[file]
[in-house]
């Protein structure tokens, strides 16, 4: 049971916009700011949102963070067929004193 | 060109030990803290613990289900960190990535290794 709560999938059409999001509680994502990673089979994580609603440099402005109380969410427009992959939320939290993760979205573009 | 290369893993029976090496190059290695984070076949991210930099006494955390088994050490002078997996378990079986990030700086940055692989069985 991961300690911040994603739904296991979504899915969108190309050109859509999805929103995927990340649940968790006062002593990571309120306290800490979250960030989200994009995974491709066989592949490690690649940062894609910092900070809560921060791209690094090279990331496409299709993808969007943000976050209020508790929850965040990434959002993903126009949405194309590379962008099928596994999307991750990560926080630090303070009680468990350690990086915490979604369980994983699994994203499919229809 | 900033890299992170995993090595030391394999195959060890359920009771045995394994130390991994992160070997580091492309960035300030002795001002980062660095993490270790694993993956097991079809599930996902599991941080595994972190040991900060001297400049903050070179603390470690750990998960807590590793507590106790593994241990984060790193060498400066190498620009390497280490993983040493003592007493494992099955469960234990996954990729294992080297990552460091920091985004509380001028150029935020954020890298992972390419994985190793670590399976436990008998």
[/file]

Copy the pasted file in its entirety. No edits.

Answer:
[in-house]
């Protein structure tokens, strides 16, 4: 049971916009700011949102963070067929004193 | 060109030990803290613990289900960190990535290794 709560999938059409999001509680994502990673089979994580609603440099402005109380969410427009992959939320939290993760979205573009 | 290369893993029976090496190059290695984070076949991210930099006494955390088994050490002078997996378990079986990030700086940055692989069985 991961300690911040994603739904296991979504899915969108190309050109859509999805929103995927990340649940968790006062002593990571309120306290800490979250960030989200994009995974491709066989592949490690690649940062894609910092900070809560921060791209690094090279990331496409299709993808969007943000976050209020508790929850965040990434959002993903126009949405194309590379962008099928596994999307991750990560926080630090303070009680468990350690990086915490979604369980994983699994994203499919229809 | 900033890299992170995993090595030391394999195959060890359920009771045995394994130390991994992160070997580091492309960035300030002795001002980062660095993490270790694993993956097991079809599930996902599991941080595994972190040991900060001297400049903050070179603390470690750990998960807590590793507590106790593994241990984060790193060498400066190498620009390497280490993983040493003592007493494992099955469960234990996954990729294992080297990552460091920091985004509380001028150029935020954020890298992972390419994985190793670590399976436990008998």